- Conference date: 1–2 August 2007
- Location: Greensboro (NC)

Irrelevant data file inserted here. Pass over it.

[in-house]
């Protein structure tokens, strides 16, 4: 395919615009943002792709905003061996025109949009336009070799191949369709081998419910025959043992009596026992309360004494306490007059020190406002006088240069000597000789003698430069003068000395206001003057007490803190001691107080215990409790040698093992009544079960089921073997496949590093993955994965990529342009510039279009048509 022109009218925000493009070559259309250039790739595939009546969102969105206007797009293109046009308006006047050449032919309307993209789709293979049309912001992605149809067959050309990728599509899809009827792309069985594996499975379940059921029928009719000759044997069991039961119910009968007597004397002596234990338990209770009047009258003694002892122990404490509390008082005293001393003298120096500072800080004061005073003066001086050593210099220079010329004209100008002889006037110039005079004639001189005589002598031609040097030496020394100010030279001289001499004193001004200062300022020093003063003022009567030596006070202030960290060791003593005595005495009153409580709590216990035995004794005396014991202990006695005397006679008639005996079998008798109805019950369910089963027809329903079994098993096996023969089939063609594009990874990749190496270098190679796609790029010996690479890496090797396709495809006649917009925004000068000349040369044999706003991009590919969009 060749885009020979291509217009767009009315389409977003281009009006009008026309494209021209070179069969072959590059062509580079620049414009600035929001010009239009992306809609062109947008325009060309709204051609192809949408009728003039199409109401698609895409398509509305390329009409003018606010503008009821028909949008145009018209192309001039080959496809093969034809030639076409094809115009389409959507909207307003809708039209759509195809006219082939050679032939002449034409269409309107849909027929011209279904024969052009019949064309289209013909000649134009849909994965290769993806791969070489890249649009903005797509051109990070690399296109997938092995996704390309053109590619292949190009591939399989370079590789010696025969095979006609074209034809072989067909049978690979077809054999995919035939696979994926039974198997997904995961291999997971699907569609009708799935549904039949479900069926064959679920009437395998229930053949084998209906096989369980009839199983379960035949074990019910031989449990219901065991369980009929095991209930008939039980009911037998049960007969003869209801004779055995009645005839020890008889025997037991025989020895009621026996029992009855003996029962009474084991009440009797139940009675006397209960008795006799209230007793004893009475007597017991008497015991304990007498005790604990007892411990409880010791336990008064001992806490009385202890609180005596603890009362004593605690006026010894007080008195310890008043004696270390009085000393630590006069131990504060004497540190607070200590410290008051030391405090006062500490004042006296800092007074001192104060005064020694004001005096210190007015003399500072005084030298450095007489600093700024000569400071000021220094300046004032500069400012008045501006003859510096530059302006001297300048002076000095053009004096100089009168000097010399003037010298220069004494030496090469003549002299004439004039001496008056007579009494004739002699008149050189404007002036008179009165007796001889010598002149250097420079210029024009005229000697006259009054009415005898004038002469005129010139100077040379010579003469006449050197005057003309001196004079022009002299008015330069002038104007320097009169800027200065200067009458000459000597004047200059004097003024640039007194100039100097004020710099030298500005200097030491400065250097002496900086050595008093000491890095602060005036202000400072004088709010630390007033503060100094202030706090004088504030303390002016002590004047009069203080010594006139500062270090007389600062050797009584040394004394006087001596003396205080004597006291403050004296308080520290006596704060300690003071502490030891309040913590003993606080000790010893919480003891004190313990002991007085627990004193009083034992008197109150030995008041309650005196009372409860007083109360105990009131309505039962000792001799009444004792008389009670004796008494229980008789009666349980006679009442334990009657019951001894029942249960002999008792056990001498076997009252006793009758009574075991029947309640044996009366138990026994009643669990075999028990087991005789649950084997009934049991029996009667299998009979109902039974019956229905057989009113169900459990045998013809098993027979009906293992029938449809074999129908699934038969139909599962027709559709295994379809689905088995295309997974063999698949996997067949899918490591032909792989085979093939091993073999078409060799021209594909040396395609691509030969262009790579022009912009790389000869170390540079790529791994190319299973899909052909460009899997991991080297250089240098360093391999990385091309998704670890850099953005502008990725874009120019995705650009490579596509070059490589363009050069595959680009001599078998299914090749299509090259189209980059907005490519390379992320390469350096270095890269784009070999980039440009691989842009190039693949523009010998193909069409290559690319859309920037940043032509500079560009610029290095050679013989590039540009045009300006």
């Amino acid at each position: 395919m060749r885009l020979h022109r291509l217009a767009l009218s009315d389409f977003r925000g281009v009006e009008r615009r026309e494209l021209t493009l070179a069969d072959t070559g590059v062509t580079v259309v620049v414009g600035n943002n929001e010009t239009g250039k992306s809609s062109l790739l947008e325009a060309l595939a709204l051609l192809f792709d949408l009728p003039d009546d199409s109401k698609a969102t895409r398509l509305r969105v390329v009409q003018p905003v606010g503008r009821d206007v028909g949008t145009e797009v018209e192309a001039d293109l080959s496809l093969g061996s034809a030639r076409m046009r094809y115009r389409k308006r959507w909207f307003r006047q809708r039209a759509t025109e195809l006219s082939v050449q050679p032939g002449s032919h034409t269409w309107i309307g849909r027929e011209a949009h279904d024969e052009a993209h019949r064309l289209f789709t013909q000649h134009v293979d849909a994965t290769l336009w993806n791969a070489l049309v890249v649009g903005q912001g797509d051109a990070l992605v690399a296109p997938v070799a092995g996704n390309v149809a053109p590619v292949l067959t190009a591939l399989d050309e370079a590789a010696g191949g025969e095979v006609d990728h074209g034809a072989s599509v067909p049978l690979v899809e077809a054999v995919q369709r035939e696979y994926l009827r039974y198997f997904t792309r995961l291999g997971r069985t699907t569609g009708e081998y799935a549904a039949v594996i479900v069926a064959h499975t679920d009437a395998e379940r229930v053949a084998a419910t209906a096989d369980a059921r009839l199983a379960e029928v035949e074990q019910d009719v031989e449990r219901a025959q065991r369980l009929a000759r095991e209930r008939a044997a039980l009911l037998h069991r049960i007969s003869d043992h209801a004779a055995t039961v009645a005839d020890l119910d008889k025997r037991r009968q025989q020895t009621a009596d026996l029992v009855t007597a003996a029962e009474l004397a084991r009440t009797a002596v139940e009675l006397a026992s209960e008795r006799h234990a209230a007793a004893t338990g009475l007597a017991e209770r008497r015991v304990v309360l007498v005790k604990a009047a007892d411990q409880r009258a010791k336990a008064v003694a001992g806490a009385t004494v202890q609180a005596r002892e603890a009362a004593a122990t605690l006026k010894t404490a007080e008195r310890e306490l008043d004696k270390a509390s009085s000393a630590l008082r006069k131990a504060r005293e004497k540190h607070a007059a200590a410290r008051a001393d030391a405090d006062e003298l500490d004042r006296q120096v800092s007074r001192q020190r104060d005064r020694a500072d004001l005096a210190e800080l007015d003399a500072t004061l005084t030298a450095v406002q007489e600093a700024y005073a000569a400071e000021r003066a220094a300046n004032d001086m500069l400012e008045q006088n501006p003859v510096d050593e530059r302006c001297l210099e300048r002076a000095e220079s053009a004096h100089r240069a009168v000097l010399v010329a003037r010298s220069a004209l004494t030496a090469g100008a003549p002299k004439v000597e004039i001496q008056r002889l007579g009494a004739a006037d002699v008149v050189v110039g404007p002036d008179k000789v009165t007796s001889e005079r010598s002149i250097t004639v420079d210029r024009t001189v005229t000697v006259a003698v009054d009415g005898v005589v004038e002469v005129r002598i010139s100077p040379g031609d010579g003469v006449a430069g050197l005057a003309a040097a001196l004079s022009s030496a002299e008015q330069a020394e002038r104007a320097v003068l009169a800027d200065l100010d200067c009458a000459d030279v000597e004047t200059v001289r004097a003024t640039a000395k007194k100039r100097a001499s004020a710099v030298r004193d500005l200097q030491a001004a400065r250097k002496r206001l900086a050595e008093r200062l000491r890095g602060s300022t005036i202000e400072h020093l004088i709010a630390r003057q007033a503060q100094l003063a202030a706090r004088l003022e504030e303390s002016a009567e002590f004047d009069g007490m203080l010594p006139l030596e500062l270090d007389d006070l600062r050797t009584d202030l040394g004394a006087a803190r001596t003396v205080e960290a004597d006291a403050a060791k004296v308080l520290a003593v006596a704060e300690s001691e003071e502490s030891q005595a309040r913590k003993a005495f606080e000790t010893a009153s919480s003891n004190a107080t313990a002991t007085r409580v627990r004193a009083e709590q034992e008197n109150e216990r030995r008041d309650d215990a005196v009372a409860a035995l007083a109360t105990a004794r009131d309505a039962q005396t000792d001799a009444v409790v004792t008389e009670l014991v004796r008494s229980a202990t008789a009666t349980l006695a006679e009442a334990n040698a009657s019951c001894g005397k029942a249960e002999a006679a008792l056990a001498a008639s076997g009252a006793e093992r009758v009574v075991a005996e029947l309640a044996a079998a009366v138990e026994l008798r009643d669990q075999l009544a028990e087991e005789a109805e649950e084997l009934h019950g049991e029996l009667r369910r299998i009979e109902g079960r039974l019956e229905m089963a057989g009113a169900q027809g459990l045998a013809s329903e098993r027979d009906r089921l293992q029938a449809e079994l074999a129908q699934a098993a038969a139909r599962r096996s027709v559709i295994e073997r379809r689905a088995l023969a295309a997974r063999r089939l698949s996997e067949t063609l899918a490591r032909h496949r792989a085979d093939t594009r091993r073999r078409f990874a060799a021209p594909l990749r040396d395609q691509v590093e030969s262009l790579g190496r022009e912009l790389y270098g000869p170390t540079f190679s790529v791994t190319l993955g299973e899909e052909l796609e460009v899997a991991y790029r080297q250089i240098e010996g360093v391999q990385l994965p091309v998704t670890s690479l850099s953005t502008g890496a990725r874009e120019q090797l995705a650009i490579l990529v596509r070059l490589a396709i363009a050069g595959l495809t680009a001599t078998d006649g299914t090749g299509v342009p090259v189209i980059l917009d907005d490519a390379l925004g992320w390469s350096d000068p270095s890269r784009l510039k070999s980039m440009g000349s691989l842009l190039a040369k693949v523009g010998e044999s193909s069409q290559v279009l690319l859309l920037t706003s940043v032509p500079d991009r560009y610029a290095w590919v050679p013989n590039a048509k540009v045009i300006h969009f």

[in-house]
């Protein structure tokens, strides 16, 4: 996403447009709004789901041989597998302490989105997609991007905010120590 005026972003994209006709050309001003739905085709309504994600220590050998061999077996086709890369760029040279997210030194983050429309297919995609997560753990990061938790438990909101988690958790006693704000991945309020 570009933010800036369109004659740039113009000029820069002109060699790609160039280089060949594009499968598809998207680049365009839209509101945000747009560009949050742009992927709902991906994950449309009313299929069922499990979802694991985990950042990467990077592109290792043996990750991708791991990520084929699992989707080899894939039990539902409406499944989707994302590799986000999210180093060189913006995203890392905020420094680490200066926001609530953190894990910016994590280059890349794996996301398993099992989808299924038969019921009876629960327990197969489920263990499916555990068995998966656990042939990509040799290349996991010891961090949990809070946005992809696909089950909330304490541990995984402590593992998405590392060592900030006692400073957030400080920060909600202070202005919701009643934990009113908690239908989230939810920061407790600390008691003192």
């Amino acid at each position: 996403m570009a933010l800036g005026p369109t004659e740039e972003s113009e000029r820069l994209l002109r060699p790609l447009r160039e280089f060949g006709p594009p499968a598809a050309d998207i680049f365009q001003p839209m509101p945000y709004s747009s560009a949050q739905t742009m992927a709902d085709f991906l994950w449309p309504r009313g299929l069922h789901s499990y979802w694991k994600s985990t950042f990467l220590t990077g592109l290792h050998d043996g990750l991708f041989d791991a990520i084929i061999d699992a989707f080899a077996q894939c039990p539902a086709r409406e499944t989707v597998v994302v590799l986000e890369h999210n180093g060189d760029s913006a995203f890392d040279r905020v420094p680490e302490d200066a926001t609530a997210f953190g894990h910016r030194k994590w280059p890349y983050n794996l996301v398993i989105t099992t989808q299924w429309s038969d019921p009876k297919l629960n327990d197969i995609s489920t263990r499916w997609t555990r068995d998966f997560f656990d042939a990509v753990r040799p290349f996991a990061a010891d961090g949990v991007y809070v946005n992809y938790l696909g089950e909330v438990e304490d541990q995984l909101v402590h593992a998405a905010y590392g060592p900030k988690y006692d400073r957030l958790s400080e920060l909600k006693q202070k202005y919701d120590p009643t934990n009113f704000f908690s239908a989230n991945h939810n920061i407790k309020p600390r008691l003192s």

Human cognition cannot be properly understood if we do not take the use of tools into account. The English word cognition stems from the Latin “cognoscere,” meaning “to become acquainted with” or “to come to know.” Following the original Latin meaning we should not only study “what happens in the head” if we want to study cognition. Experientially based perspectives, such as pragmatism, phenomenology, phenomenography, and activity theory, stress that we should study person‐world relationships. Technologies actively shape the character of human‐world relationships. An emergent understanding in modern cognitive research is the co‐evolution of the human brain and human use of tools and the active character of perception. Thus, I argue that we must analyze the role of technologies in physics education in order to realize their full potential as tools for learning, and I will provide selected examples from physics learning environments to support this assertion.
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